Some controversial pastiche style billboards have made an appearance on our streets and transport network recently comparing the dangers of obesity to smoking.

The government is expected to release guidelines on sleep hygiene and how much sleep is required, as well informing people of the links between not enough sleep and mental and physical health issues including depression, anxiety, obesity and heart attacks. 

All sorts of things take precedence over sleep, most likely because we don't feel we can tick anything off our to do list whilst sleeping, but how can you implement some relatively small, manageable changes, in order to make a change?

  1. Get an alarm clock and put your phone away - most people use their phones, which means looking at the screen is the last thing they do at night and the first thing they do in the morning.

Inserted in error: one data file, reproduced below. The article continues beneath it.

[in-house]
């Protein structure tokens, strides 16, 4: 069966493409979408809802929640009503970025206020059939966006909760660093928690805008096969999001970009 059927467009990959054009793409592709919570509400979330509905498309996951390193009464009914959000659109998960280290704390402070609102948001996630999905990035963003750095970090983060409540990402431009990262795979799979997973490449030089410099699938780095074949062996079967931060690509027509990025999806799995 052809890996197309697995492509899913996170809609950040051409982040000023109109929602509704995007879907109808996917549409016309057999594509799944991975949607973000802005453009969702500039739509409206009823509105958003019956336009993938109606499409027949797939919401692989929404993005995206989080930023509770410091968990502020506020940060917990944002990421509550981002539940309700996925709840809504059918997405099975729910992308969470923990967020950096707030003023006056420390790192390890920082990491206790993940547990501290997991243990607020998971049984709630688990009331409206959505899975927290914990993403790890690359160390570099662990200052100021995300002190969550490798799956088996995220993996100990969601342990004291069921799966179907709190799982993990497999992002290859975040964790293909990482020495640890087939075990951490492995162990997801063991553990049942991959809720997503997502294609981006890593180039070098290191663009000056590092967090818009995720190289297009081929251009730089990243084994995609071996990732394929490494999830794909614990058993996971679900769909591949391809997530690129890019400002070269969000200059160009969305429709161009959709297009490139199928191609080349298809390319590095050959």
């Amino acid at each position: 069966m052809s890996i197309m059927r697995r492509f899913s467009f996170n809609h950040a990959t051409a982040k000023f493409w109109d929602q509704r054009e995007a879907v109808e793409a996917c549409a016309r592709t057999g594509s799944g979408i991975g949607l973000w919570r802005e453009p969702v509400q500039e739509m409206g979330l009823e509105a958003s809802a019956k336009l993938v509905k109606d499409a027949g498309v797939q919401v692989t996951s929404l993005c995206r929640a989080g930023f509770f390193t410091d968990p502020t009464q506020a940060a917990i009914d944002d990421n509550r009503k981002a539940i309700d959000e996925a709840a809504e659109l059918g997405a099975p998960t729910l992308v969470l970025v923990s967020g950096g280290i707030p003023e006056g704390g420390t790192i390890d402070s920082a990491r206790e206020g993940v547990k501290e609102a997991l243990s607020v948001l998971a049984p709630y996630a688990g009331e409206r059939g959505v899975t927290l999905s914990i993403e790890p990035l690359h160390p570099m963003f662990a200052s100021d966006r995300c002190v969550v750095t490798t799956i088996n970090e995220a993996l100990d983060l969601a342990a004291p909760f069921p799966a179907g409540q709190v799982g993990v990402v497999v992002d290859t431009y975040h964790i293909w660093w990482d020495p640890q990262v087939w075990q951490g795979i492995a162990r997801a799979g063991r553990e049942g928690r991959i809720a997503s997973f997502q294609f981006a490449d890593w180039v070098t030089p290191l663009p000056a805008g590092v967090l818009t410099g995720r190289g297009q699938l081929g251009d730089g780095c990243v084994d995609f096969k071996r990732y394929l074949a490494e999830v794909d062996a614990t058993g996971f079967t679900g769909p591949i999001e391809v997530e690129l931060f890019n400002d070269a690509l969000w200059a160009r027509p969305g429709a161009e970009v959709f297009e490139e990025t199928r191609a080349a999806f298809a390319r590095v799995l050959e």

2. Limit any naps in the day time and caffeine in the afternoon onwards if this prevents you sleeping at night. 
  3. Prioritise sleep in your diary and over other engagements that could come second. 
  4. Read a book before bed instead of using technology.

As with anything, a one size fits all approach is not appropriate and many factors affect how much sleep someone needs. However with research telling us that three in four adults are not getting the minimum sleep required, this is worth acknowledging and ensuring that you are giving your body the time to rest and recover over night, in order to be productive and healthy during the day time.